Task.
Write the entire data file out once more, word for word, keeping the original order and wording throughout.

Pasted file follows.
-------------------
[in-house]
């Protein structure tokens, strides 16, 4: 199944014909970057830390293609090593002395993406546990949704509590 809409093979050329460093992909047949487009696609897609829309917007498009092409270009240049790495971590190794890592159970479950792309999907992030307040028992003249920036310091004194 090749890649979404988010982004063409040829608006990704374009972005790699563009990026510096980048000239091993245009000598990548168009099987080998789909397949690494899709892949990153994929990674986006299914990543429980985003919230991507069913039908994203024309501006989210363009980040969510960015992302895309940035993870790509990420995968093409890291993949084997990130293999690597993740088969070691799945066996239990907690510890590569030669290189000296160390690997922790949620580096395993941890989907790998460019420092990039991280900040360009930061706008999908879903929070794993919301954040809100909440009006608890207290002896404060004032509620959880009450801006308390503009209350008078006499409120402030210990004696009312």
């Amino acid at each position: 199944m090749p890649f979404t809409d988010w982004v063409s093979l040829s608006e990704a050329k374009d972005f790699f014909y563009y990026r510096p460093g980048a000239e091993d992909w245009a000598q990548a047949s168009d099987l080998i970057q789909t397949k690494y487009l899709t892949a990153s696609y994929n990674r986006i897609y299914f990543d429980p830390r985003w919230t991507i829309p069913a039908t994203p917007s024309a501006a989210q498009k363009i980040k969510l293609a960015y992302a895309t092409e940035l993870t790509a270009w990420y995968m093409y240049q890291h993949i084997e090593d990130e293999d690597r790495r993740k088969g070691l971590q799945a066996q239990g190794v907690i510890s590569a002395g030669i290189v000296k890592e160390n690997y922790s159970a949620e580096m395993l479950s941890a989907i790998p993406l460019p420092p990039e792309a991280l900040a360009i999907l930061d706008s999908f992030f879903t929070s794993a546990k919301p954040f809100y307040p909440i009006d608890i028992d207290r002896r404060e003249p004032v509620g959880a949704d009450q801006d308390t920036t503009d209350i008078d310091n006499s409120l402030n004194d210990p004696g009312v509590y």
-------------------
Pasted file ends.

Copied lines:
[in-house]
């Protein structure tokens, strides 16, 4: 199944014909970057830390293609090593002395993406546990949704509590 809409093979050329460093992909047949487009696609897609829309917007498009092409270009240049790495971590190794890592159970479950792309999907992030307040028992003249920036310091004194 090749890649979404988010982004063409040829608006990704374009972005790699563009990026510096980048000239091993245009000598990548168009099987080998789909397949690494899709892949990153994929990674986006299914990543429980985003919230991507069913039908994203024309501006989210363009980040969510960015992302895309940035993870790509990420995968093409890291993949084997990130293999690597993740088969070691799945066996239990907690510890590569030669290189000296160390690997922790949620580096395993941890989907790998460019420092990039991280900040360009930061706008999908879903929070794993919301954040809100909440009006608890207290002896404060004032509620959880009450801006308390503009209350008078006499409120402030210990004696009312």
């Amino acid at each position: 199944m090749p890649f979404t809409d988010w982004v063409s093979l040829s608006e990704a050329k374009d972005f790699f014909y563009y990026r510096p460093g980048a000239e091993d992909w245009a000598q990548a047949s168009d099987l080998i970057q789909t397949k690494y487009l899709t892949a990153s696609y994929n990674r986006i897609y299914f990543d429980p830390r985003w919230t991507i829309p069913a039908t994203p917007s024309a501006a989210q498009k363009i980040k969510l293609a960015y992302a895309t092409e940035l993870t790509a270009w990420y995968m093409y240049q890291h993949i084997e090593d990130e293999d690597r790495r993740k088969g070691l971590q799945a066996q239990g190794v907690i510890s590569a002395g030669i290189v000296k890592e160390n690997y922790s159970a949620e580096m395993l479950s941890a989907i790998p993406l460019p420092p990039e792309a991280l900040a360009i999907l930061d706008s999908f992030f879903t929070s794993a546990k919301p954040f809100y307040p909440i009006d608890i028992d207290r002896r404060e003249p004032v509620g959880a949704d009450q801006d308390t920036t503009d209350i008078d310091n006499s409120l402030n004194d210990p004696g009312v509590y």